Yemen’s Houthis have mobilized tens of thousands of recruits since the beginning of the war in Gaza (AFP)
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Yemen Renews Plea to Avert Sinking of ‘Rubymar’

Yemen’s Houthis have mobilized tens of thousands of recruits since the beginning of the war in Gaza (AFP)
Yemen’s Houthis have mobilized tens of thousands of recruits since the beginning of the war in Gaza (AFP)

As Western airstrikes persist in weakening Houthi attacks on ships in the Red Sea, the Yemeni government urged the international community to act to prevent an environmental disaster in those waters.

A statement issued by the Yemeni Foreign Ministry on Friday urged all concerned nations and regional and international organizations tasked with preserving maritime environments to take swift practical action to save the Red Sea from an imminent environmental catastrophe.

The appeal follows a Houthi attack on the Belize-flagged cargo ship Rubymar, which now faces the threat of sinking after being hit by missiles 12 days ago.

As Yemeni authorities work to salvage Rubymar, they expressed dismay over airstrikes hitting a Yemeni fishermen’s boat near the stranded vessel, causing casualties and damage.

The government warned that this second attack complicates rescue efforts and poses a significant environmental threat.

“The government emphasizes that this second targeting undermines rescue efforts and threatens to cause a widespread environmental disaster,” said the Foreign Ministry’s statement.

Rubymar, laden with hazardous cargo of fertilizers and oils, risks sinking near Yemeni shores, potentially harming marine life and livelihoods.

“Leaving the ship to its fate will result in serious harm to marine ecosystems and hundreds of thousands of Yemenis who rely on fishing, as well as potential damage to desalination plants along the Yemeni coast,” added the statement.

In related news, fresh Western airstrikes hit Houthi targets in Hodeidah province on Friday, according to the Iran-backed group’s media, which acknowledged two strikes they described as “American and British” targeting the Jabana area west of Hodeidah city.

These airstrikes follow four raids the day before, also confirmed by the Houthis, targeting areas in the Salif and Durayhimi districts, north and south of Hodeidah.


Tunisia Raises Drinking Water Prices by Up to 16% due to Drought

A general view shows the dry ground of the Chiba dam in the Nabeul Governorate, as the country battles with a drought, Nabeul, Tunisia April 1, 2023. REUTERS/Jihed Abidellaoui/File Photo Purchase Licensing Rights
A general view shows the dry ground of the Chiba dam in the Nabeul Governorate, as the country battles with a drought, Nabeul, Tunisia April 1, 2023. REUTERS/Jihed Abidellaoui/File Photo Purchase Licensing Rights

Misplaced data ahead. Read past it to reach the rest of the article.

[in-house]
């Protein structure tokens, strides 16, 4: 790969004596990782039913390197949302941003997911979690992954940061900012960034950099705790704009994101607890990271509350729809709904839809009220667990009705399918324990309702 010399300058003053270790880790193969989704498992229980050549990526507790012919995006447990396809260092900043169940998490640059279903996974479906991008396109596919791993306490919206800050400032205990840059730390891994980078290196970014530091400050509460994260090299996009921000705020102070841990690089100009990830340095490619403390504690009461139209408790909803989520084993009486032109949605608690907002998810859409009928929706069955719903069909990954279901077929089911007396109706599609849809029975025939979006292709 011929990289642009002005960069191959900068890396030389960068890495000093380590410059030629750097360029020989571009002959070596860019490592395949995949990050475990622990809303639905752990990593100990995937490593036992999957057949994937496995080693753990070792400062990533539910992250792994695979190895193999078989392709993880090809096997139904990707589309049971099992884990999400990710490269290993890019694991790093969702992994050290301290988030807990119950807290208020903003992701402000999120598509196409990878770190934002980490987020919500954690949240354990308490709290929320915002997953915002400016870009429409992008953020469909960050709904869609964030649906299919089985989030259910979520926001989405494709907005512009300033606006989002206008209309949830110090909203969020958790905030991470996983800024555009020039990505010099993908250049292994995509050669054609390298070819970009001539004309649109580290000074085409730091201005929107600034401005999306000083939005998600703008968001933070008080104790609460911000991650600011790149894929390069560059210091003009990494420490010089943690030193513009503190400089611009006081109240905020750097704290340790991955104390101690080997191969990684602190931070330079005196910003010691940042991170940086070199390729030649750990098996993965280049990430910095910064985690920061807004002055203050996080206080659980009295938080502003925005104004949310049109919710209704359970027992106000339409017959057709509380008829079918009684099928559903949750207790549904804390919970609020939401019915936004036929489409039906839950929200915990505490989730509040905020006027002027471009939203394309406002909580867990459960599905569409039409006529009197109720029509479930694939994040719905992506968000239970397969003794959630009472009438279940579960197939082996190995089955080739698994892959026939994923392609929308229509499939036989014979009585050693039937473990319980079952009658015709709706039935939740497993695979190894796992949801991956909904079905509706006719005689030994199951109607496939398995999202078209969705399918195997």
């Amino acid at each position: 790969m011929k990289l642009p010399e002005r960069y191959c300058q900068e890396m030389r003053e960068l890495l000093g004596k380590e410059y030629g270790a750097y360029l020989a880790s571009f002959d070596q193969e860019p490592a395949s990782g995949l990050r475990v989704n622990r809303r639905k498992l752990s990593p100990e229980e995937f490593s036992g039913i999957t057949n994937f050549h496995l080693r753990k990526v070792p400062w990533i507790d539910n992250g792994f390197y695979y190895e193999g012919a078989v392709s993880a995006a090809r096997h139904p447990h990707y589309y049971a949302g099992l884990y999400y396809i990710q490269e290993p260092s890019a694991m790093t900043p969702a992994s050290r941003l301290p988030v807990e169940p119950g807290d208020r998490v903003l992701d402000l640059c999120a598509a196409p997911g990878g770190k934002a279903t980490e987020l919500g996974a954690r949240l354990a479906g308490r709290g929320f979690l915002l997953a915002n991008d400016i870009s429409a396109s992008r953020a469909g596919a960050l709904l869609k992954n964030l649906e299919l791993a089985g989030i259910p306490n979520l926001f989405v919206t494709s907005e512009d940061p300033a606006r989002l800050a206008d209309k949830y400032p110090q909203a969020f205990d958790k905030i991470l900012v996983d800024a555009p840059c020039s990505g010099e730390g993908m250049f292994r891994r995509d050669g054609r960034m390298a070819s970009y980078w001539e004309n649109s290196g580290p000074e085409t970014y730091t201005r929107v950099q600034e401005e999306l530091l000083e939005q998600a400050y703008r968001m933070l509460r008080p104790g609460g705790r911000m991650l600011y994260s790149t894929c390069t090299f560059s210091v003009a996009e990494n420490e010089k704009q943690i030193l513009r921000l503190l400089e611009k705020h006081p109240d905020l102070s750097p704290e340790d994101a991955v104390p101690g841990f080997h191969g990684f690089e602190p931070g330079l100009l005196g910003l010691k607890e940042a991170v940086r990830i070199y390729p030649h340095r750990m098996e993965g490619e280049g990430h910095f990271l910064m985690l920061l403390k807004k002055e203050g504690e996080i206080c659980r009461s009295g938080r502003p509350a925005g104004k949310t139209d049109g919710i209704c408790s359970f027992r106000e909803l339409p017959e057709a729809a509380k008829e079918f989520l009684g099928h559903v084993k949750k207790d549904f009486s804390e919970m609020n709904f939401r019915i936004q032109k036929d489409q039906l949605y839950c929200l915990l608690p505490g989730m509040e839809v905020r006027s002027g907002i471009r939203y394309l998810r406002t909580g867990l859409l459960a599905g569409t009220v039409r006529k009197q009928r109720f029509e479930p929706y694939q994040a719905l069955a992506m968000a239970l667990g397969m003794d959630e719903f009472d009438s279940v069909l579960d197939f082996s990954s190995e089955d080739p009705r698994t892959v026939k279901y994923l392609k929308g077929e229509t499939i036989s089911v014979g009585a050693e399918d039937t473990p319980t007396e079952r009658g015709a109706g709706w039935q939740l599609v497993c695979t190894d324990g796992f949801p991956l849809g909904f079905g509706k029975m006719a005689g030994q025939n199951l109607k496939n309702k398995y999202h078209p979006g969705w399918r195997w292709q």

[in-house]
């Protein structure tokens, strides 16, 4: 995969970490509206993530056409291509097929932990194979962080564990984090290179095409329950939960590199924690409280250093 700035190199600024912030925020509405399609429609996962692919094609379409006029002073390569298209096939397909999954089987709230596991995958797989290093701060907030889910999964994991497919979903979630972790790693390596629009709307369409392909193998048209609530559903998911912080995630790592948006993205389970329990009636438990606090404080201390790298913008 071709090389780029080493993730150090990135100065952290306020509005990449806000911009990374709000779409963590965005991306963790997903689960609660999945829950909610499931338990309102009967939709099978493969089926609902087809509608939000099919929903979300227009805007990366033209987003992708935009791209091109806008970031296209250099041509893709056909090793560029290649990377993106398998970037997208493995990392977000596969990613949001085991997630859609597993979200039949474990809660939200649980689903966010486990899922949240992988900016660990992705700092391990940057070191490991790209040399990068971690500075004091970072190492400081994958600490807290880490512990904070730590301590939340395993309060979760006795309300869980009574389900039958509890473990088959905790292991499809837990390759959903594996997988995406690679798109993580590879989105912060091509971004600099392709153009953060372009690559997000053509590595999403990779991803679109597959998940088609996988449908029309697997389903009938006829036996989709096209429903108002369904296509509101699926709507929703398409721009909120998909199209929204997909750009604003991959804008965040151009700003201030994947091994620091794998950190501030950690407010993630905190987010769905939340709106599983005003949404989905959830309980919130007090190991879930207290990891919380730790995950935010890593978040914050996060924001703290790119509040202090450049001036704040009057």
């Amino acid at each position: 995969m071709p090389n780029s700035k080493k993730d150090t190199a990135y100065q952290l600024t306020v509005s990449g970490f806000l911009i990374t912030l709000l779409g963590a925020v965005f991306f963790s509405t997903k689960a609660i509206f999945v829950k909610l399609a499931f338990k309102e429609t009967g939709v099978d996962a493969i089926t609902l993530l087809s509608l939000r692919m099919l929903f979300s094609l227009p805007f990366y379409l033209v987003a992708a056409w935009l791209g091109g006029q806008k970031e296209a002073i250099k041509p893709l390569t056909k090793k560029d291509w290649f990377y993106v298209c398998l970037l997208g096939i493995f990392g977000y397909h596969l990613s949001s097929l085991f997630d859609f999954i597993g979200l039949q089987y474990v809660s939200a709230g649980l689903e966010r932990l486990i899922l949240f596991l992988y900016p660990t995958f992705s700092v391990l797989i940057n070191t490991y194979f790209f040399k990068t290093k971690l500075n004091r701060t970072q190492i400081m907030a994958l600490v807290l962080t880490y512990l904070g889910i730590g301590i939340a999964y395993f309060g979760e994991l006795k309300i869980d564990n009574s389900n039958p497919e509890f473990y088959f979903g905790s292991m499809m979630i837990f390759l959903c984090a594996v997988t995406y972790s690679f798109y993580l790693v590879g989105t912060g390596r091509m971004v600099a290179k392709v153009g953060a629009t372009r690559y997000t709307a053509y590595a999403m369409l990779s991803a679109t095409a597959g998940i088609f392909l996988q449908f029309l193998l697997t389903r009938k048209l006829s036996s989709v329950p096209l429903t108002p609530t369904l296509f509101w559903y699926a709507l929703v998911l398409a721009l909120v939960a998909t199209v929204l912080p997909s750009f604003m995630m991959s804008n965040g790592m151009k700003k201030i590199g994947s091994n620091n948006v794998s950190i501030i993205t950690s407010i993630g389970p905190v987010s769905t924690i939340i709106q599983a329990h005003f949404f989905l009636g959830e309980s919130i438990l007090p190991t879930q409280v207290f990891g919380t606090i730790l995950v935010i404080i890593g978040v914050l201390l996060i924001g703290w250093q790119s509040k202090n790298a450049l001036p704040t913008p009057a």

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Tunisia Raises Drinking Water Prices by Up to 16% due to Drought

A general view shows the dry ground of the Chiba dam in the Nabeul Governorate, as the country battles with a drought, Nabeul, Tunisia April 1, 2023. REUTERS/Jihed Abidellaoui/File Photo Purchase Licensing Rights
A general view shows the dry ground of the Chiba dam in the Nabeul Governorate, as the country battles with a drought, Nabeul, Tunisia April 1, 2023. REUTERS/Jihed Abidellaoui/File Photo Purchase Licensing Rights

Tunisia has raised its drinking water prices by up to 16%, the official gazette said on Friday, in response to a drought that has lasted five years.

After years of drought, average rainfall has increased in recent months but government officials said this week that Tunisian dams have only reached 35% of their stock capacity.

The North African country last year imposed a quota system for drinking water and a ban on its use in agriculture. Since last summer, it has been cutting off water supplies at night.

The price of water will be unchanged for small consumers, according to Reuters.

Those whose consumption exceeds 40 cubic metres face about 12% increase to 1.040 Tunisian dinars ($0.33) per cubic metre and consumers of between 70 and 100 cubic metres per quarter will pay 13.7% more at 1.490 dinars per cubic metre with immediate effect.

The highest increase is for those whose consumption exceeds 150 cubic metres and for tourist facilities, for which the price per cubic metre has increased by 16% to 2.310 dinars.


OCHA: Gaza Famine 'Almost Inevitable'

A volunteer distributes rations of red lentil soup to displaced Palestinians in Rafah in the southern Gaza Strip on February 18, 2024. (Photo by SAID KHATIB / AFP)
A volunteer distributes rations of red lentil soup to displaced Palestinians in Rafah in the southern Gaza Strip on February 18, 2024. (Photo by SAID KHATIB / AFP)